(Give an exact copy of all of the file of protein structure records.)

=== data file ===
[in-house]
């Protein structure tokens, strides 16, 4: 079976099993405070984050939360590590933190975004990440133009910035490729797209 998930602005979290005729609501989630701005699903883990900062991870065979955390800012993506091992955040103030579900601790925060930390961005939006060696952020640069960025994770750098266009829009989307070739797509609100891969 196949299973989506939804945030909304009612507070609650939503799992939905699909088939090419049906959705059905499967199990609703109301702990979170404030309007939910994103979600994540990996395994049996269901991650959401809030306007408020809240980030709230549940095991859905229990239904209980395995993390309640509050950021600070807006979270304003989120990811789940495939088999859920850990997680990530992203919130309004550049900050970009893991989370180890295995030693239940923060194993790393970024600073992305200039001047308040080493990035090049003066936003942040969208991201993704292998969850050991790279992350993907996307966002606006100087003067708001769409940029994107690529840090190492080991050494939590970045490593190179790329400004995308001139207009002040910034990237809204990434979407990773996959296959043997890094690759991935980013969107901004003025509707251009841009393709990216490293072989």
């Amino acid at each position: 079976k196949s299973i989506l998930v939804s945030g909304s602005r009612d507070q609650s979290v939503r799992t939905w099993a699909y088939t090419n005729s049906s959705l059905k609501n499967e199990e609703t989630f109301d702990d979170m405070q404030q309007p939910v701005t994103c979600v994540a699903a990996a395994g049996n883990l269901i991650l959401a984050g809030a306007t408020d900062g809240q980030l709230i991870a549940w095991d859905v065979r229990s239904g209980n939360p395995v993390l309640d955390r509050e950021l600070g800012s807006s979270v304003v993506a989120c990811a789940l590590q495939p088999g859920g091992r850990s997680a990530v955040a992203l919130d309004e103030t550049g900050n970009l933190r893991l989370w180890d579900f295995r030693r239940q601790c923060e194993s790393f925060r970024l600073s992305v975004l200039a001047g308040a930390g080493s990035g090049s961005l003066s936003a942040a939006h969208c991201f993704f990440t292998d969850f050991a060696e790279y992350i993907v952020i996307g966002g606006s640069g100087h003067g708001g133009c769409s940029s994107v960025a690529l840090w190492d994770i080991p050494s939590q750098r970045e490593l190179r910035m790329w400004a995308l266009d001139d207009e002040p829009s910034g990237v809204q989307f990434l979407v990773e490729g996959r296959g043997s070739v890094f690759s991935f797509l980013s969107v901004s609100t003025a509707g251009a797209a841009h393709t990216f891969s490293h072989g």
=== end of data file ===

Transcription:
[in-house]
């Protein structure tokens, strides 16, 4: 079976099993405070984050939360590590933190975004990440133009910035490729797209 998930602005979290005729609501989630701005699903883990900062991870065979955390800012993506091992955040103030579900601790925060930390961005939006060696952020640069960025994770750098266009829009989307070739797509609100891969 196949299973989506939804945030909304009612507070609650939503799992939905699909088939090419049906959705059905499967199990609703109301702990979170404030309007939910994103979600994540990996395994049996269901991650959401809030306007408020809240980030709230549940095991859905229990239904209980395995993390309640509050950021600070807006979270304003989120990811789940495939088999859920850990997680990530992203919130309004550049900050970009893991989370180890295995030693239940923060194993790393970024600073992305200039001047308040080493990035090049003066936003942040969208991201993704292998969850050991790279992350993907996307966002606006100087003067708001769409940029994107690529840090190492080991050494939590970045490593190179790329400004995308001139207009002040910034990237809204990434979407990773996959296959043997890094690759991935980013969107901004003025509707251009841009393709990216490293072989």
């Amino acid at each position: 079976k196949s299973i989506l998930v939804s945030g909304s602005r009612d507070q609650s979290v939503r799992t939905w099993a699909y088939t090419n005729s049906s959705l059905k609501n499967e199990e609703t989630f109301d702990d979170m405070q404030q309007p939910v701005t994103c979600v994540a699903a990996a395994g049996n883990l269901i991650l959401a984050g809030a306007t408020d900062g809240q980030l709230i991870a549940w095991d859905v065979r229990s239904g209980n939360p395995v993390l309640d955390r509050e950021l600070g800012s807006s979270v304003v993506a989120c990811a789940l590590q495939p088999g859920g091992r850990s997680a990530v955040a992203l919130d309004e103030t550049g900050n970009l933190r893991l989370w180890d579900f295995r030693r239940q601790c923060e194993s790393f925060r970024l600073s992305v975004l200039a001047g308040a930390g080493s990035g090049s961005l003066s936003a942040a939006h969208c991201f993704f990440t292998d969850f050991a060696e790279y992350i993907v952020i996307g966002g606006s640069g100087h003067g708001g133009c769409s940029s994107v960025a690529l840090w190492d994770i080991p050494s939590q750098r970045e490593l190179r910035m790329w400004a995308l266009d001139d207009e002040p829009s910034g990237v809204q989307f990434l979407v990773e490729g996959r296959g043997s070739v890094f690759s991935f797509l980013s969107v901004s609100t003025a509707g251009a797209a841009h393709t990216f891969s490293h072989g």